Keyboard Geniuses


Cyberhack The Gibson

Highlights from the week’s comment threads.

By Matt Kodner • January 25, 2013

Keyboard Geniuses is our weekly glance at a few intriguing, witty, or otherwise notable posts from the Gameological discussion threads. Comments have been excerpted and edited here for grammar, length, and/or clarity. You can follow the links to see the full threads.

The Storied Past Of The Future

Last April, a Kickstarter campaign to create a new digital iteration of the cyberpunk tabletop RPG Shadowrun was successfully funded four times over, an impressive feat considering its initial goal of $400,000. Drew Toal revisited its wild success and went into the history of the game’s vision of the not-so-distant-but-way-off future. Wayfinder went into a little more detail about how the future plays out in Shadowrun, and where it could be heading:

I found it interesting that Weisman decided to go back to the aesthetics and setting of Shadowrun’s first and second editions (TWO MOHAWKS AND A CYBERDEEEEECK ON THE MATRIX). The fourth edition of the setting (which the article uses art from, strangely) radically advanced things to a much more plausible and cool future and lost the cheap ’80s veneer, without sacrificing the core feeling of the setting. It’s still terrifying and awesome, but very plausibly, thoroughly, and even-handedly so.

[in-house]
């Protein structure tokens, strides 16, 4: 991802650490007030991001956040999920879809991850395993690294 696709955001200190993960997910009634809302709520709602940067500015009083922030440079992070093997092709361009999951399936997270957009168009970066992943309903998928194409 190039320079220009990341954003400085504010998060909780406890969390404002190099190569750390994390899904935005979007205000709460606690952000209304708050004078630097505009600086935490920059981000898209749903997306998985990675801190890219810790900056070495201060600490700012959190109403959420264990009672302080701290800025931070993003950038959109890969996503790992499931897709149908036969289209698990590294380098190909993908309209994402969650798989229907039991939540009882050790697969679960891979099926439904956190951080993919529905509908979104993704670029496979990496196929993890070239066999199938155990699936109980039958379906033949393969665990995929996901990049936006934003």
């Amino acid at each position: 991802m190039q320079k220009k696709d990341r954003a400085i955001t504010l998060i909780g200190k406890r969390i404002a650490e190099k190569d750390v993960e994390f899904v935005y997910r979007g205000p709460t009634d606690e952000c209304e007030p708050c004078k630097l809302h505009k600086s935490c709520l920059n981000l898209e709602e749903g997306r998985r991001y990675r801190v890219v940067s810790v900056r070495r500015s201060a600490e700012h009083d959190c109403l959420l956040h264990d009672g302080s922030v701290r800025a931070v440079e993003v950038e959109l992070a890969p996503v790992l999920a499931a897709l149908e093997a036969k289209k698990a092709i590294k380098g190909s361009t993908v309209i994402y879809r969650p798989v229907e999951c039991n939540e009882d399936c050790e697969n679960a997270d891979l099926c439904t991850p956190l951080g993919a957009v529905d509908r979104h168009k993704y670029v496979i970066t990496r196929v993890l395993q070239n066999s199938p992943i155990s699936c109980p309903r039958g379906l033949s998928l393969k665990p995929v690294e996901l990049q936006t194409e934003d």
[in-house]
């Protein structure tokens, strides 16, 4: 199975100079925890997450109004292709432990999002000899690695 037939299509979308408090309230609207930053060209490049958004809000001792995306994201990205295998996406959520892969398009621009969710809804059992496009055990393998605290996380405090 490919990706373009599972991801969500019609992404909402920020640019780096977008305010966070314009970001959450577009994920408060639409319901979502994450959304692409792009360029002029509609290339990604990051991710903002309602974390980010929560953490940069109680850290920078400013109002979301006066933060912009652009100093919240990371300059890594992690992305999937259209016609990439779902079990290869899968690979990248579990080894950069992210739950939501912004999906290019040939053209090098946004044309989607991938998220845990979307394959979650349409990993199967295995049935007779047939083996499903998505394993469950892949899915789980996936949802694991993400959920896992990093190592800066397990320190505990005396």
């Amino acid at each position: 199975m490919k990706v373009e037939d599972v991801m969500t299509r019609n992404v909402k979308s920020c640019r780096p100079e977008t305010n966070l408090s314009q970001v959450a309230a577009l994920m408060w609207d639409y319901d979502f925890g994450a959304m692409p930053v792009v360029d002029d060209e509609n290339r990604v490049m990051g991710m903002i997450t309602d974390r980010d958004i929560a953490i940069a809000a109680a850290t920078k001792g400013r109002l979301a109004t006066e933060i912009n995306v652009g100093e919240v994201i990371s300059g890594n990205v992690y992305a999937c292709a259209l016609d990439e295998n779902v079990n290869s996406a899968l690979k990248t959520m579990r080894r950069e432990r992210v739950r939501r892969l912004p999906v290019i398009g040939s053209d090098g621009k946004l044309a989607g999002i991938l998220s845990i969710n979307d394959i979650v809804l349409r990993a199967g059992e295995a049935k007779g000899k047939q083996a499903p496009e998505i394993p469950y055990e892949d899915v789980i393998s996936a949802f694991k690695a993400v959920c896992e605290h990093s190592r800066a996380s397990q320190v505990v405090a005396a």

For example, while the “old” vision of the future (2050s) was very much Gibson’s cables-and-chrome, the fourth edition included things like ubiquitous augmented reality alongside the full-immersion virtual reality. Recent advances in low-level mesh networking and augmented reality alongside the miniaturization of computing devices mean we’re likely headed for Shadowrun 4’s world more than a concrete-and-chrome CYBAHHHHPUNK reality. I suppose Weisman’s decision is more “go with what you know,” since he worked on the first and second editions.

Mattman Begins imagined a perfect world with a faithful Fallout-esque adaptation of the Shadowrun property: